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CONCACAF Champions League is the only way MLS can prove its quality

Yes, concurrent tournaments can be confusing, but the biggest trophy on offer right now is the CCL.

Monterrey  v Real Salt Lake Photo by George Frey/Getty Images

After Brian Schmetzer used a heavy rotational lineup to open the 2018 MLS season, there was much debate about the series of choices he made. When the Seattle Sounders lost, those decisions were even more greatly under fire.

In some ways the debate, in general, sits on two sides. Those that love global soccer and are therefore used to the concept of concurrent tournaments (domestic league and continental championship in this case) and those that follow soccer because they love Seattle and/or Puget Sound. For many in the latter group all that matters is winning the league. For the first group there is usually a hope that the Sounders can be that team from MLS that demonstrates quality in direct competition with Liga MX greats.

Because the Sounders are now on a mainstream sports radio station, the debate featured on Twitter Sunday. It will likely be part of the conversation throughout the week.

Usually when talking to my former co-workers about these decisions, I point out the similarity to what happens in college basketball. While the tournaments do not run at the same time, many hoops squads compete for several trophies in a season (preseason tourney, regular season, conference title, NCAA/NIT/CBI). For smaller conference teams, the ability to face giants is vital. They need to do that both in out-of-conference matches, both preseason and during their regular season, in order to prepare for their NCAA tournament dreams.

This is also true for the Seattle Sounders. Friendlies against teams throughout CONCACAF can only go so far. It is the CONCACAF Champions League where they can truly test their mettle.

Yes, Seattle qualified for the current CCL all the way back in 2016, and it is an odd scheduling quirk that forces them to compete in early 2018 for that title, but this CCL contest is the equal of a team like Gonzaga trying to win the NCAA.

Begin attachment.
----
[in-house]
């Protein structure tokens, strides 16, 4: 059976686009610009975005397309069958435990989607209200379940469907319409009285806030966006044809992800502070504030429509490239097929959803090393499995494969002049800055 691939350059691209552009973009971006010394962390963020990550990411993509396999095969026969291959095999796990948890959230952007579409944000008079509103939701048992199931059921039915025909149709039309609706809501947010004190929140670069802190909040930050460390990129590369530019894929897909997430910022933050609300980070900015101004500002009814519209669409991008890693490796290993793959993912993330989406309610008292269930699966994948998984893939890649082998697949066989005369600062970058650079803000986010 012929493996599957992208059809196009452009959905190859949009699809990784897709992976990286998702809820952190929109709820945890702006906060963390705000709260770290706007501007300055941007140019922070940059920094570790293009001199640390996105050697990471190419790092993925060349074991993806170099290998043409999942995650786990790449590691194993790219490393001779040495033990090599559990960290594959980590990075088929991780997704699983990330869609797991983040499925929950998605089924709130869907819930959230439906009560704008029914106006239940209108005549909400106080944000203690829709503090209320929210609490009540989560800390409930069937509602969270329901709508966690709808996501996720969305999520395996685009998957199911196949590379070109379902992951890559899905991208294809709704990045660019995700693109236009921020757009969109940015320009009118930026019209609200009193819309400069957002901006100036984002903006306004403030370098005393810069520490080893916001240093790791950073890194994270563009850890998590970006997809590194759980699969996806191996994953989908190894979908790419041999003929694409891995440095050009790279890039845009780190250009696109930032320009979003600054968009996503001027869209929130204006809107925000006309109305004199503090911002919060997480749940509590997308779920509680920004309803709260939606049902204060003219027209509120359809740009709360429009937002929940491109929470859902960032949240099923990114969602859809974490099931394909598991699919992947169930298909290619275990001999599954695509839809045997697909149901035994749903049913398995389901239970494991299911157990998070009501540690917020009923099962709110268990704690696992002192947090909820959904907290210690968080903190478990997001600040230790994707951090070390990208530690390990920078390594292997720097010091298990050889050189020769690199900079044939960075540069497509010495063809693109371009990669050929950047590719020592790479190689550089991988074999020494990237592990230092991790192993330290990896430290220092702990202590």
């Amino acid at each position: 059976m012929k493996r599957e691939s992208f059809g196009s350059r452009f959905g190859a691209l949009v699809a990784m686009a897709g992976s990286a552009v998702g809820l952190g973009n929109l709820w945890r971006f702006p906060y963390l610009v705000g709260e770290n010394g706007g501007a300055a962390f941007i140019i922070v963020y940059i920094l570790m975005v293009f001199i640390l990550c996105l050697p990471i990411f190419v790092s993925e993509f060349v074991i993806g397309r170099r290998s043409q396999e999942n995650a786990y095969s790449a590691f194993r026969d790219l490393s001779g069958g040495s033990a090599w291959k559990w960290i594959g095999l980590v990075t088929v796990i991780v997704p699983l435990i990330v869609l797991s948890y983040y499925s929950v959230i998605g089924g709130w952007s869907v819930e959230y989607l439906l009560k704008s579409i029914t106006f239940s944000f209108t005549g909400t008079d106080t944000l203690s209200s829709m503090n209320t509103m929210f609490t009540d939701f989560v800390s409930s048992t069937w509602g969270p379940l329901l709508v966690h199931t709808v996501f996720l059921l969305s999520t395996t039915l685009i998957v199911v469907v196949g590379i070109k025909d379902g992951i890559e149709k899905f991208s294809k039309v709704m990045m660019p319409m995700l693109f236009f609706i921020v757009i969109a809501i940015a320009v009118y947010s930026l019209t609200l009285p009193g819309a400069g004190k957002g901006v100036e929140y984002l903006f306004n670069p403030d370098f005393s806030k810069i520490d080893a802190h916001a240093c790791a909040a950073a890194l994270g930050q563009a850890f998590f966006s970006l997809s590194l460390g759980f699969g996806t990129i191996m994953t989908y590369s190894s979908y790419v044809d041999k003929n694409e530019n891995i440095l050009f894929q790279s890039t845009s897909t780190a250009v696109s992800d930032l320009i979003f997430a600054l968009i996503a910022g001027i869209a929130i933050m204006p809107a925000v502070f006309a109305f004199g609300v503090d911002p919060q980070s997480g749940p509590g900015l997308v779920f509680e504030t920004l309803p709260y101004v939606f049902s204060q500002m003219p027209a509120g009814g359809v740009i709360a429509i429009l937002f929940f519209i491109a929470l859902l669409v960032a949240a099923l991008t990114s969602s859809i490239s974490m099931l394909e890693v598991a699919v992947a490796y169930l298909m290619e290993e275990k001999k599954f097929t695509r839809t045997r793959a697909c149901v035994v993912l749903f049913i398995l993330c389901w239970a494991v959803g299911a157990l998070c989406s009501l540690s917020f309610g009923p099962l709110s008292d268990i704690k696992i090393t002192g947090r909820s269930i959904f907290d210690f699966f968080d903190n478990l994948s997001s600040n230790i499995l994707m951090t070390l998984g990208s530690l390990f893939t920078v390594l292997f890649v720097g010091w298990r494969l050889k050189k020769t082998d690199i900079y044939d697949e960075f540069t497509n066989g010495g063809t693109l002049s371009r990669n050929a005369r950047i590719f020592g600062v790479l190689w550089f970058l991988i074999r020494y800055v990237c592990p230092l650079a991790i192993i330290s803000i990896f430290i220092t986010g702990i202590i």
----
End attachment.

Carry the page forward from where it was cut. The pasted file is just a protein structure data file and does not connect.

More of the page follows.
Now that the Sounders have an MLS Cup, a Supporters’ Shield and four Open Cups there is little more to prove, outside of establishing a dynasty, which would be cool. One of the rare, fresh territories available is to win the CCL.

But the CCL is about more than just the Sounders. It’s about the league showing its quality. Don Garber once said that by 2022 MLS would be a top league in the world. Right now it is not the top league in CONCACAF, let alone this hemisphere.

The only way to make those leaps forward in more than a theoretical basis is to win games like the one on Wednesday, and then win the next leg, and then win the next series and the next series.

That’s why Brian Schmetzer rested players in the 1-0 loss. It’s why Roman Torres only played a half, why Chad Marshall and Clint Dempsey didn’t play at all, and why Wolff’s first extended run will be against Chivas.

Hanauer, Roth & Co have grand goals for this organization. One of those goals is to be a signature club in the US and recognized throughout the world. Beating Chivas de Guadalajara is a step towards those goals, especially with its more than 40 million fans.

It may be frustrating and confusing to see stars rested during the regular season for a supposedly lesser tournament. CONCACAF Champions League is not a lesser tournament. It is the grander event that a maximum of five MLS teams can qualify to participate in. It faces the grandiose teams in the continent, ones with five or six generations of fans. LAFC got their glory, but Seattle’s potential glory is much larger than an opening night win, and its only possible if they play nearly perfect for 180 minutes against one of Mexico’s two best teams.

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